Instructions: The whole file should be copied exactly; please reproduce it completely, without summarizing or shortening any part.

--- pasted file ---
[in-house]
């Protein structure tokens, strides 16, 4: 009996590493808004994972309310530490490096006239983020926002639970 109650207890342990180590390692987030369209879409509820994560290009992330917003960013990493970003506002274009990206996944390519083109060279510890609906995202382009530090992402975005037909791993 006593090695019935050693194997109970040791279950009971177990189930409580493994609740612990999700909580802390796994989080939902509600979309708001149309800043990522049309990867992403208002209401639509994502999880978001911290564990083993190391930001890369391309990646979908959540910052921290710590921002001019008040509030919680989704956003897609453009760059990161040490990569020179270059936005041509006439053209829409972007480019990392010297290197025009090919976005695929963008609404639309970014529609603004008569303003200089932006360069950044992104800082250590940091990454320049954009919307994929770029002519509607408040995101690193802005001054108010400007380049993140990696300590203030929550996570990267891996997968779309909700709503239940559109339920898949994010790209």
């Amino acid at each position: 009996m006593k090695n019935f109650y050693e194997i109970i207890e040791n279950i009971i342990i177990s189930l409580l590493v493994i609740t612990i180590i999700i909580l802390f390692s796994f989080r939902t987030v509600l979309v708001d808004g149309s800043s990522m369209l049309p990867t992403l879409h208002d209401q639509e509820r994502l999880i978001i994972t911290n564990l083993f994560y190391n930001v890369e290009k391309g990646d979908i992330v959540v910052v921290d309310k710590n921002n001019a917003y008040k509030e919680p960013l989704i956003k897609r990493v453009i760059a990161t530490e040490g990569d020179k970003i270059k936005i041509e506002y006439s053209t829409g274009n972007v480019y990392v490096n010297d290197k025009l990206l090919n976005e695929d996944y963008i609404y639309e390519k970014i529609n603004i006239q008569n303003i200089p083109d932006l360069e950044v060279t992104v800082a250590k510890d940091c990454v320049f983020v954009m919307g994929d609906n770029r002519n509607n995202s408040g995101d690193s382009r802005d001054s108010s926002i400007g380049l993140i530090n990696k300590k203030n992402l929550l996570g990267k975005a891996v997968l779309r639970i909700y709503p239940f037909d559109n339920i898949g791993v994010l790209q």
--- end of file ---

[in-house]
């Protein structure tokens, strides 16, 4: 009996590493808004994972309310530490490096006239983020926002639970 109650207890342990180590390692987030369209879409509820994560290009992330917003960013990493970003506002274009990206996944390519083109060279510890609906995202382009530090992402975005037909791993 006593090695019935050693194997109970040791279950009971177990189930409580493994609740612990999700909580802390796994989080939902509600979309708001149309800043990522049309990867992403208002209401639509994502999880978001911290564990083993190391930001890369391309990646979908959540910052921290710590921002001019008040509030919680989704956003897609453009760059990161040490990569020179270059936005041509006439053209829409972007480019990392010297290197025009090919976005695929963008609404639309970014529609603004008569303003200089932006360069950044992104800082250590940091990454320049954009919307994929770029002519509607408040995101690193802005001054108010400007380049993140990696300590203030929550996570990267891996997968779309909700709503239940559109339920898949994010790209």
């Amino acid at each position: 009996m006593k090695n019935f109650y050693e194997i109970i207890e040791n279950i009971i342990i177990s189930l409580l590493v493994i609740t612990i180590i999700i909580l802390f390692s796994f989080r939902t987030v509600l979309v708001d808004g149309s800043s990522m369209l049309p990867t992403l879409h208002d209401q639509e509820r994502l999880i978001i994972t911290n564990l083993f994560y190391n930001v890369e290009k391309g990646d979908i992330v959540v910052v921290d309310k710590n921002n001019a917003y008040k509030e919680p960013l989704i956003k897609r990493v453009i760059a990161t530490e040490g990569d020179k970003i270059k936005i041509e506002y006439s053209t829409g274009n972007v480019y990392v490096n010297d290197k025009l990206l090919n976005e695929d996944y963008i609404y639309e390519k970014i529609n603004i006239q008569n303003i200089p083109d932006l360069e950044v060279t992104v800082a250590k510890d940091c990454v320049f983020v954009m919307g994929d609906n770029r002519n509607n995202s408040g995101d690193s382009r802005d001054s108010s926002i400007g380049l993140i530090n990696k300590k203030n992402l929550l996570g990267k975005a891996v997968l779309r639970i909700y709503p239940f037909d559109n339920i898949g791993v994010l790209q």